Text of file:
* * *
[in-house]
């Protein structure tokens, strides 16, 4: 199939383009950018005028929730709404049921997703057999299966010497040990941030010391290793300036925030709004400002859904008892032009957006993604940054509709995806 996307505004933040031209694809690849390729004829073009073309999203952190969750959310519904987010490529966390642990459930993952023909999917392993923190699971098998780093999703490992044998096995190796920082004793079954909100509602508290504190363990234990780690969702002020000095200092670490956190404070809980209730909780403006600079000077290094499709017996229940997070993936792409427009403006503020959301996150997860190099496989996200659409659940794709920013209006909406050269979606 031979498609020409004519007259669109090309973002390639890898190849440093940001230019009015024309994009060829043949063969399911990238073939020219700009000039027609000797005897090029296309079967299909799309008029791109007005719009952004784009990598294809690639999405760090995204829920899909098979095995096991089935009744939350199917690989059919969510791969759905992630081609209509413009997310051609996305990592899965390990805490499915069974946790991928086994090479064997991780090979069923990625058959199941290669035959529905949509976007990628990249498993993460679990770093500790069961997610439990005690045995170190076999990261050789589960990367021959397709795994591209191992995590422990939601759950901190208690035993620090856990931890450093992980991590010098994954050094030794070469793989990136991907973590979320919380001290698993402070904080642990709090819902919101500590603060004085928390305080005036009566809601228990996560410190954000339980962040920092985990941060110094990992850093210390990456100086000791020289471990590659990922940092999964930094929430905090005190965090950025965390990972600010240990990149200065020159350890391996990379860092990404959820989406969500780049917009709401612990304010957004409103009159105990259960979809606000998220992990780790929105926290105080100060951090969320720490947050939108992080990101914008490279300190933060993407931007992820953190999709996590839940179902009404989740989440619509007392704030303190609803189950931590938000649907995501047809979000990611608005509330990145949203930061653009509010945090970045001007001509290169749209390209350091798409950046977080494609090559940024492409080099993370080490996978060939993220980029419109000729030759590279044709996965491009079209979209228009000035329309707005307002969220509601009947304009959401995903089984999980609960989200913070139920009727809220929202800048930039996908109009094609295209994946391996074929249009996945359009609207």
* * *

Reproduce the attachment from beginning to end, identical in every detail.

[in-house]
């Protein structure tokens, strides 16, 4: 199939383009950018005028929730709404049921997703057999299966010497040990941030010391290793300036925030709004400002859904008892032009957006993604940054509709995806 996307505004933040031209694809690849390729004829073009073309999203952190969750959310519904987010490529966390642990459930993952023909999917392993923190699971098998780093999703490992044998096995190796920082004793079954909100509602508290504190363990234990780690969702002020000095200092670490956190404070809980209730909780403006600079000077290094499709017996229940997070993936792409427009403006503020959301996150997860190099496989996200659409659940794709920013209006909406050269979606 031979498609020409004519007259669109090309973002390639890898190849440093940001230019009015024309994009060829043949063969399911990238073939020219700009000039027609000797005897090029296309079967299909799309008029791109007005719009952004784009990598294809690639999405760090995204829920899909098979095995096991089935009744939350199917690989059919969510791969759905992630081609209509413009997310051609996305990592899965390990805490499915069974946790991928086994090479064997991780090979069923990625058959199941290669035959529905949509976007990628990249498993993460679990770093500790069961997610439990005690045995170190076999990261050789589960990367021959397709795994591209191992995590422990939601759950901190208690035993620090856990931890450093992980991590010098994954050094030794070469793989990136991907973590979320919380001290698993402070904080642990709090819902919101500590603060004085928390305080005036009566809601228990996560410190954000339980962040920092985990941060110094990992850093210390990456100086000791020289471990590659990922940092999964930094929430905090005190965090950025965390990972600010240990990149200065020159350890391996990379860092990404959820989406969500780049917009709401612990304010957004409103009159105990259960979809606000998220992990780790929105926290105080100060951090969320720490947050939108992080990101914008490279300190933060993407931007992820953190999709996590839940179902009404989740989440619509007392704030303190609803189950931590938000649907995501047809979000990611608005509330990145949203930061653009509010945090970045001007001509290169749209390209350091798409950046977080494609090559940024492409080099993370080490996978060939993220980029419109000729030759590279044709996965491009079209979209228009000035329309707005307002969220509601009947304009959401995903089984999980609960989200913070139920009727809220929202800048930039996908109009094609295209994946391996074929249009996945359009609207």